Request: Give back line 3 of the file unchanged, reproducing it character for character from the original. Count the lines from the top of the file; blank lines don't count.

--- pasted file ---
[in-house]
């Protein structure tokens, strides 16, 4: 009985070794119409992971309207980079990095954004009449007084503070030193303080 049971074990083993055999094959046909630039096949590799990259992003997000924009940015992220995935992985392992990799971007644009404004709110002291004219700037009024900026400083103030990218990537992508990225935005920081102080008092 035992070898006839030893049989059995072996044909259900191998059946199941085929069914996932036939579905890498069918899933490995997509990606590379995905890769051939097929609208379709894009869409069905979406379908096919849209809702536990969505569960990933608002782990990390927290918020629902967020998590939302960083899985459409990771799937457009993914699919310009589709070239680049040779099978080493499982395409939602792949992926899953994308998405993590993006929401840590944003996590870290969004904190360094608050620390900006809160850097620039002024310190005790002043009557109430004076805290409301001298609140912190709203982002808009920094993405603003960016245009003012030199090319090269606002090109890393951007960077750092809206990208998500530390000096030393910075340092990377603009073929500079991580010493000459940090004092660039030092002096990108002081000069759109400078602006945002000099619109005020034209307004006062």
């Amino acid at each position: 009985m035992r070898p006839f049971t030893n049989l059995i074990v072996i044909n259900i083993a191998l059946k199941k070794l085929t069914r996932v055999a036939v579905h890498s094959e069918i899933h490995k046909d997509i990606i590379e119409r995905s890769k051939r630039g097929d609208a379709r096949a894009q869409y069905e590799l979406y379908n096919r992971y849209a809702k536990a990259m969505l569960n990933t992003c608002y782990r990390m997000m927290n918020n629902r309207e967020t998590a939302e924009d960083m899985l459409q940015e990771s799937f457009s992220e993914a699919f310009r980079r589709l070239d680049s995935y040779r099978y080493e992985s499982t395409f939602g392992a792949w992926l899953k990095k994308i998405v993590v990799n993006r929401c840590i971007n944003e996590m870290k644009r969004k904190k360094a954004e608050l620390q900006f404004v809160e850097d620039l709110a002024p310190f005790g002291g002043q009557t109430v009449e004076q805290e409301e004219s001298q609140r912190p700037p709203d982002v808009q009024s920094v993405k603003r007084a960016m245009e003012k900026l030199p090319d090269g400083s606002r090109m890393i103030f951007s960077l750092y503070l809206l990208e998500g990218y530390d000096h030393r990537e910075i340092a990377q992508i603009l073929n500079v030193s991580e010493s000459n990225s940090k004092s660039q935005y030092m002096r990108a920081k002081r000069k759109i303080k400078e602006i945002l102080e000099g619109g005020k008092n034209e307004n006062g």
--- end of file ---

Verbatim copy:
């Amino acid at each position: 009985m035992r070898p006839f049971t030893n049989l059995i074990v072996i044909n259900i083993a191998l059946k199941k070794l085929t069914r996932v055999a036939v579905h890498s094959e069918i899933h490995k046909d997509i990606i590379e119409r995905s890769k051939r630039g097929d609208a379709r096949a894009q869409y069905e590799l979406y379908n096919r992971y849209a809702k536990a990259m969505l569960n990933t992003c608002y782990r990390m997000m927290n918020n629902r309207e967020t998590a939302e924009d960083m899985l459409q940015e990771s799937f457009s992220e993914a699919f310009r980079r589709l070239d680049s995935y040779r099978y080493e992985s499982t395409f939602g392992a792949w992926l899953k990095k994308i998405v993590v990799n993006r929401c840590i971007n944003e996590m870290k644009r969004k904190k360094a954004e608050l620390q900006f404004v809160e850097d620039l709110a002024p310190f005790g002291g002043q009557t109430v009449e004076q805290e409301e004219s001298q609140r912190p700037p709203d982002v808009q009024s920094v993405k603003r007084a960016m245009e003012k900026l030199p090319d090269g400083s606002r090109m890393i103030f951007s960077l750092y503070l809206l990208e998500g990218y530390d000096h030393r990537e910075i340092a990377q992508i603009l073929n500079v030193s991580e010493s000459n990225s940090k004092s660039q935005y030092m002096r990108a920081k002081r000069k759109i303080k400078e602006i945002l102080e000099g619109g005020k008092n034209e307004n006062g």